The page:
August 2022

How the C-Suite Is Championing the Employee Experience


John Doyle

Executive Vice President


Customer experience has long been center stage, with companies everywhere recognizing the power consumers hold to boost (or tank) their bottom line.


However, in recent years, the employee experience has been edging its way into the spotlight—and it’s no surprise why: Tiffani Bova, Chief Growth Evangelist at Salesforce, says “new data shows that a unified customer and employee experience is a winning growth strategy that can increase revenue by up to 50%.”


Despite this evolution, 88% of C-suite members surveyed by Salesforce and Forbes put customer needs ahead of employee needs with the assumption that they are forced to choose which one to prioritize. As a result, the disconnect between the reality of the employee experience and the C-suite perception is massive: 70% of executives say their employees are happy, while just 44% of employees agree.


That said, business leaders are cluing into the challenge of employee experience in the current landscape. According to a Willis Towers Watson survey, 43% of employers reported the pandemic had a negative impact on employee experience.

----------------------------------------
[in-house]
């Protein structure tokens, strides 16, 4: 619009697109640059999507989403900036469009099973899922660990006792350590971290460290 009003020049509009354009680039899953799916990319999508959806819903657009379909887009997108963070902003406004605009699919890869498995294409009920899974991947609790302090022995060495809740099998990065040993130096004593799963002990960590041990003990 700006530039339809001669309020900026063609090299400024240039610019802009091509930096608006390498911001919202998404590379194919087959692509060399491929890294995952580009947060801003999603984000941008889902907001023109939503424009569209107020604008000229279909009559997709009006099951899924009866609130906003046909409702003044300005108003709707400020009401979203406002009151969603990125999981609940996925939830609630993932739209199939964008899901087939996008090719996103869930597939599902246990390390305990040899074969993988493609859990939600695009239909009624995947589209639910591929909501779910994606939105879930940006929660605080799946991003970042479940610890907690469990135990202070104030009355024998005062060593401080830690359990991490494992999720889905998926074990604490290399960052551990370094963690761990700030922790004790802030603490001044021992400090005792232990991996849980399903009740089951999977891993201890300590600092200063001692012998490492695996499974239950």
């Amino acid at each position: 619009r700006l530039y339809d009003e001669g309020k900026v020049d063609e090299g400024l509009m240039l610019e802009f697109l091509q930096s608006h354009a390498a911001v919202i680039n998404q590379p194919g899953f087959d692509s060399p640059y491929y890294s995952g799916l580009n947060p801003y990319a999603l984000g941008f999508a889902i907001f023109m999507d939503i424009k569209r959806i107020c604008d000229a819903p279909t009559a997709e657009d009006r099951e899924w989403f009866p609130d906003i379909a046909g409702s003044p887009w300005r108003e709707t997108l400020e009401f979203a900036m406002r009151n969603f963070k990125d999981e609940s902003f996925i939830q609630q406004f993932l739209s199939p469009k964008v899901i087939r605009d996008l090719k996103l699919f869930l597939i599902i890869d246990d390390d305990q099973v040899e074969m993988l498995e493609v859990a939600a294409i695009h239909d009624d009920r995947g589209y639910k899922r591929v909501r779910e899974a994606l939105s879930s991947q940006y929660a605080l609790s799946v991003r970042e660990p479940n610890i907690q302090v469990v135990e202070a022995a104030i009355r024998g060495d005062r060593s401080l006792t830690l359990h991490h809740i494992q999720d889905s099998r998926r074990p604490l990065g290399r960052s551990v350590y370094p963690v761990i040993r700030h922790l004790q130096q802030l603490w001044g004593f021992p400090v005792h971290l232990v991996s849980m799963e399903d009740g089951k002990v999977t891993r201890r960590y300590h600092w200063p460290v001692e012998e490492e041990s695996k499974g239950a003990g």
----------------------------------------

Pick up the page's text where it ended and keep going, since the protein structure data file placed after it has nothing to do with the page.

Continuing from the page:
The employee experience runs the risk of being an intangible, immeasurable topic, easily sidelined in the race to boost revenue. But the research backs up the business case, and now is the time for the C-suite to respond to the growing focus on employee experience.


The Business Case for Investing in the Employee Experience

It’s easy enough to point to correlation—organizations whose positive employee experience metrics correlate with customer satisfaction and even with profits—but one research study from leaders at Salesforce and Columbia University and published in the Harvard Business Review sought to go deeper. Correlation does not equal causation, after all.


In their three-year study of a national organization, the researchers found a substantial causal link between employee experience and revenue. When this organization directly invested in ways to boost the wellbeing and happiness of their customer-facing workers, revenue and profits increased accordingly—by more than 50%.


Forrester research commissioned by EY agrees with this direct connection between employee experience and long-term business value. People who experience a positive work environment are more motivated to produce quality work and overcome obstacles. They also have longer tenure within an organization, often recommending their employer to their peers. In fact, a Willis Towers Watson report says that organizations with transformative employee experience are 90% more likely to report comparatively lower turnover—in addition to reporting higher profitability. The business case is clear.


Why Employee Experience Is Hard to Achieve

As mentioned, there is a significant disconnect between the employee expectation of their work experience and the C-suite/HR perception. EY’s research reveals that 81% of employees believe the experience is built on a positive company culture—but only 58% of HR managers agree. Microsoft’s data drive this point home: 54% of managers believe their company’s leaders are out of touch with employee expectations.